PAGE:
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I saw this sentence (emphasis mine) and it made sense to me:

Parfois, quand on est devant une difficulté, on choisit de mentir plutôt que de dire la vérité.

In this case, de is there because it has to match up with on choisit in both clauses - "we choose to lie rather than to tell the truth."

But then I saw this sentence and it didn't make so much sense:

Dans ma région, il y a un village de fous, et plutôt que de les retrouver, je préfère n'importe quelle campagne.

Why can't this just be plutôt que les retrouver? Is de always needed when following plutôt que and similar que phrases with an infinitive verb?

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  • The last example feels somewhat elliptical to me. But in any case, the de remains necessary. Not able to articulate why. But I think it's either necessary or preferred in comparisons in general. Écouter c'est mieux que de parler sans cesse. Il est aussi sage de prier que de pleurer. Ne jamais avoir aimé, c'est pire que d'avoir aimé et perdu. Unless my intuition is wrong on those ones.
    – Luke Sawczak
    Nov 1, 2023 at 4:19

2 Answers 2

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It is not "needed", just optional.

Le bon usage (§923, 10e éditon) :

La préposition de est facultative devant l'infinitif employé comme second terme de comparaison après les locutions autant vaut... que, il vaut mieux... que, mieux vaut... que, préférer...(plutôt)... que, autant... que, et autres semblables.

Suivent de nombreux exemples extraits de la littérature. En voici deux avec plutôt ...que

  • Plutôt mourir que d'y renoncer. (M. Aymé, Les contes du chat perché)
  • Plutôt que répéter sans cesse à l'enfant que le feu brûle... (André Gide, Les faux-monnayeurs)

La BDL dit la même chose :

Le subordonnant que est parfois employé pour établir une comparaison entre deux éléments, dans des formulations comme autant... que, il vaut mieux... que, préférer... plutôt que, etc. S’il précède un verbe à l’infinitif, que peut alors être suivi de la préposition de. Toutefois, celle-ci est facultative.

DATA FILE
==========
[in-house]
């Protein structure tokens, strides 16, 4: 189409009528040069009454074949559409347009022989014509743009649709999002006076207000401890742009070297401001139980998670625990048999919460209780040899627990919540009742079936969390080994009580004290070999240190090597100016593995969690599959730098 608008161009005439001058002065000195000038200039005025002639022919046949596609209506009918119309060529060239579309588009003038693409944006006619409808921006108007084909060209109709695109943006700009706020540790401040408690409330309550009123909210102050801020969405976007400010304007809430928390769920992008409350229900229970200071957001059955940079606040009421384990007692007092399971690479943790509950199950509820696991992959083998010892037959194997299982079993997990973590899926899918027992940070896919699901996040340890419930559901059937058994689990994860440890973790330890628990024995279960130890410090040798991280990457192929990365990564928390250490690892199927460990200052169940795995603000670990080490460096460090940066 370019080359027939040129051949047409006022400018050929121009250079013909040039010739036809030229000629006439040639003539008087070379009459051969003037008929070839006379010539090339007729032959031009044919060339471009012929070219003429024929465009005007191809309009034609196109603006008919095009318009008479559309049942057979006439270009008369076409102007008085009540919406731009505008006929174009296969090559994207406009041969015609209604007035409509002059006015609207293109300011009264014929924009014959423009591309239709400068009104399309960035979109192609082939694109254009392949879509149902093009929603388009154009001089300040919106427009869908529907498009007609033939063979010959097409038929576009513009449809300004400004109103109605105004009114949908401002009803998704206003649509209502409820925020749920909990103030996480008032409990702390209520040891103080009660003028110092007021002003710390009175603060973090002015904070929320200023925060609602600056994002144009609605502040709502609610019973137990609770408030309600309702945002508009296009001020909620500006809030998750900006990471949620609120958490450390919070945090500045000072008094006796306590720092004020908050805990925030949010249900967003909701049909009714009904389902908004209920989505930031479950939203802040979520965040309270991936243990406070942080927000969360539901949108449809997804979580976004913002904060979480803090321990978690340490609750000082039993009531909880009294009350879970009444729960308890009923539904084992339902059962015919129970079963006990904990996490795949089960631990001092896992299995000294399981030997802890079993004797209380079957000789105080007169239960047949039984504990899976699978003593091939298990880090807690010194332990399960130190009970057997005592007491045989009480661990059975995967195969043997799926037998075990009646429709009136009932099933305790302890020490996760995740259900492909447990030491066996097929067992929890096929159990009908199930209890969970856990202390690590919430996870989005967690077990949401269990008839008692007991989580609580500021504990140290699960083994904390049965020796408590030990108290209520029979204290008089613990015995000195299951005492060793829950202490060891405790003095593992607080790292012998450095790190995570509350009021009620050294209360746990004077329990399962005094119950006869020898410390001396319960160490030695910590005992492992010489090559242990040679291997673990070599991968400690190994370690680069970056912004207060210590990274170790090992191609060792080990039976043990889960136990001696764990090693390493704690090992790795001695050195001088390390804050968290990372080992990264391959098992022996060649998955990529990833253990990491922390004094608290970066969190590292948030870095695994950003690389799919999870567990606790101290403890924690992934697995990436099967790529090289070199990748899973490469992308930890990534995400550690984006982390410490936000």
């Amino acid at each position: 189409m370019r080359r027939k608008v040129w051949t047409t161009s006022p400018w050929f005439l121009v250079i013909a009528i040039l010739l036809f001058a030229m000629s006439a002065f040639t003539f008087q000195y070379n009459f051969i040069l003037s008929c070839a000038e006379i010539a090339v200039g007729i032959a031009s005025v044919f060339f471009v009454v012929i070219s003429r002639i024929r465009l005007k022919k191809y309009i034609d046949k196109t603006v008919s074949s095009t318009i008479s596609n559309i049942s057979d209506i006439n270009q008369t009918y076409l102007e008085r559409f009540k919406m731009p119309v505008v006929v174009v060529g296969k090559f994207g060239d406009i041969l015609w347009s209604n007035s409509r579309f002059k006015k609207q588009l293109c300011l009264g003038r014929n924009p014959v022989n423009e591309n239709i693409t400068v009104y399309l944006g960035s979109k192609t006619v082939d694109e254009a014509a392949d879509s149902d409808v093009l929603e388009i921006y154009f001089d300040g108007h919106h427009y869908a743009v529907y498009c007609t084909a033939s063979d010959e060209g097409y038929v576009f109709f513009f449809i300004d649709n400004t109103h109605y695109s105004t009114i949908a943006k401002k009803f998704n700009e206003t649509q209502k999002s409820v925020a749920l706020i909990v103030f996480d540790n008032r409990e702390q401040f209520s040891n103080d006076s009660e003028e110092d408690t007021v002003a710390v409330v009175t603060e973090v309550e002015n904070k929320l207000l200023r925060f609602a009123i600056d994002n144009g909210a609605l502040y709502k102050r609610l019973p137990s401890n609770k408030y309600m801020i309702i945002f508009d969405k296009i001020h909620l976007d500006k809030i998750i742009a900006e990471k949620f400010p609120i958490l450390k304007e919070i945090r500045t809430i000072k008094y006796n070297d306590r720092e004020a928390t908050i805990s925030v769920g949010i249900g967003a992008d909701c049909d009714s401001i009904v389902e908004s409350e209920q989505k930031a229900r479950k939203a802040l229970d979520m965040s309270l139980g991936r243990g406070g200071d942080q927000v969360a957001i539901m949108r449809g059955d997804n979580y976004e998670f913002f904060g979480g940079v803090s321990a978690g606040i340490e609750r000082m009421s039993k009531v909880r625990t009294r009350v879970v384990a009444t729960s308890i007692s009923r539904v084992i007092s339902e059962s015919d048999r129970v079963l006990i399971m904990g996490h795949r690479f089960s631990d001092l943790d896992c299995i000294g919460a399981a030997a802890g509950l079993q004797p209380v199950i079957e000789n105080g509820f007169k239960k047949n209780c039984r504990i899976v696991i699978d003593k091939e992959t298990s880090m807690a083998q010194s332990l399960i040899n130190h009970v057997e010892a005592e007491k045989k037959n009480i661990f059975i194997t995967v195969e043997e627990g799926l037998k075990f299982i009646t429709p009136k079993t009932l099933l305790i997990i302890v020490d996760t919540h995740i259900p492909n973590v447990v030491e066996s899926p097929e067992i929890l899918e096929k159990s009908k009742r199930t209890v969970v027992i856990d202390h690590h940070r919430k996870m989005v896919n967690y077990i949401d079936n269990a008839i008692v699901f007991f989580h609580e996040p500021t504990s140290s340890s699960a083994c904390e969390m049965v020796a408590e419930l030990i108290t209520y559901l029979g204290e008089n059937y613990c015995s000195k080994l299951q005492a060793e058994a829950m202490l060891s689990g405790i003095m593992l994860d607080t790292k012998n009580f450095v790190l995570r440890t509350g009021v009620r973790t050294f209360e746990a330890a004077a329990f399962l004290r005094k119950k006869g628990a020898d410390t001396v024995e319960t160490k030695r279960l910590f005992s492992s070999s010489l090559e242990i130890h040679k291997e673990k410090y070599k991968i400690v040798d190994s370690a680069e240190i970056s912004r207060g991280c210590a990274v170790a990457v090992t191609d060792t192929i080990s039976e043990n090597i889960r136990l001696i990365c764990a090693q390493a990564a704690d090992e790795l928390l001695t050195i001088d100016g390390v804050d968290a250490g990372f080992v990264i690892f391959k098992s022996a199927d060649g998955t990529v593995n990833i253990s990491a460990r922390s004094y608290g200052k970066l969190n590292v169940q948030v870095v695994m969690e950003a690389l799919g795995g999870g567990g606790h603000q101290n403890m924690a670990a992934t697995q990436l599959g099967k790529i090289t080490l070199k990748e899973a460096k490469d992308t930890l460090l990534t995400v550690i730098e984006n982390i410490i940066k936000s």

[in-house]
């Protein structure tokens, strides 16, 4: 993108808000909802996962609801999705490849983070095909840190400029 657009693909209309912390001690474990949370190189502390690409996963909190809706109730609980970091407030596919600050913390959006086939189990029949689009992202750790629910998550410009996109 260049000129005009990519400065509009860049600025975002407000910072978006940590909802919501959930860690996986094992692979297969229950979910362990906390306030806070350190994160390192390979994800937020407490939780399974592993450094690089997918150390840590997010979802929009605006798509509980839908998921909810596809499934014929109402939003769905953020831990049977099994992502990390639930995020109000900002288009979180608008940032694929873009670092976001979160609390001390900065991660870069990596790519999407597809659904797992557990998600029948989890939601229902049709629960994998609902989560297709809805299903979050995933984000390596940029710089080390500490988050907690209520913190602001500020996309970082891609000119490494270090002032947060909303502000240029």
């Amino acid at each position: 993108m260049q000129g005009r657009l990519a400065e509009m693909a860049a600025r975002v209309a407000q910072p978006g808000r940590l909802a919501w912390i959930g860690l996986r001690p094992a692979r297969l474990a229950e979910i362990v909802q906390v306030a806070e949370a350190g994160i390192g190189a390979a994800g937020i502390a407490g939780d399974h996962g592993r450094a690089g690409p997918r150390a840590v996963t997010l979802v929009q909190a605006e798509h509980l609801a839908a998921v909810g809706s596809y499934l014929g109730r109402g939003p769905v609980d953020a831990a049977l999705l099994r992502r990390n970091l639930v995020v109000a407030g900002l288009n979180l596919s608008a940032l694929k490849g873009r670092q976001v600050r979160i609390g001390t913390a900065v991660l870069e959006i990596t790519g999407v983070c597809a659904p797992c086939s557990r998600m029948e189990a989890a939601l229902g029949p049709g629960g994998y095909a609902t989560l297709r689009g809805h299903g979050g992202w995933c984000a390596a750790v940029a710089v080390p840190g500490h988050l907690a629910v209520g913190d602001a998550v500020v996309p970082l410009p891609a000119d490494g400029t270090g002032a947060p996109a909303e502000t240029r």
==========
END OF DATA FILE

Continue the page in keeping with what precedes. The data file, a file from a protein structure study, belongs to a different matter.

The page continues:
Et donne aussi des exemples.

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Sorry for the answer which should have been a comment, but I do not have enough points for a comment.

I think that from a usage point of view, the second sentence sounds better with "de". The answer to this is probably to be found in the numerous words which do not appear in the sentence, and are just omitted to avoid repetition and complication. There is probably a verb, or even a clause, which should be there before the "de" but has been omitted for style.

ADDENDUM

Looking at the question again, I can see that the two sentences posting by the OP are not quite grammatically identical: In the first one, "mentir" and "dire" are clearly equally complementing "choisit", itself demanding "de". The sentence will not work well with "plutôt que dire...". In the second sentence, the first clause (which is inverted and through me at first) not only does not have an infinitive, which breaks the symmetry, but also has the verb "préfère" which somehow gives the choice of adding "de" or not.

I am wondering if, originally, there was a special rule/usage of "plutôt que" which allowed to be followed by "de" or not, depending on the verb of the first clause and whether the choice revealed by "plutôt" contained infinitives or not. Can anyone versed in old French answer this?

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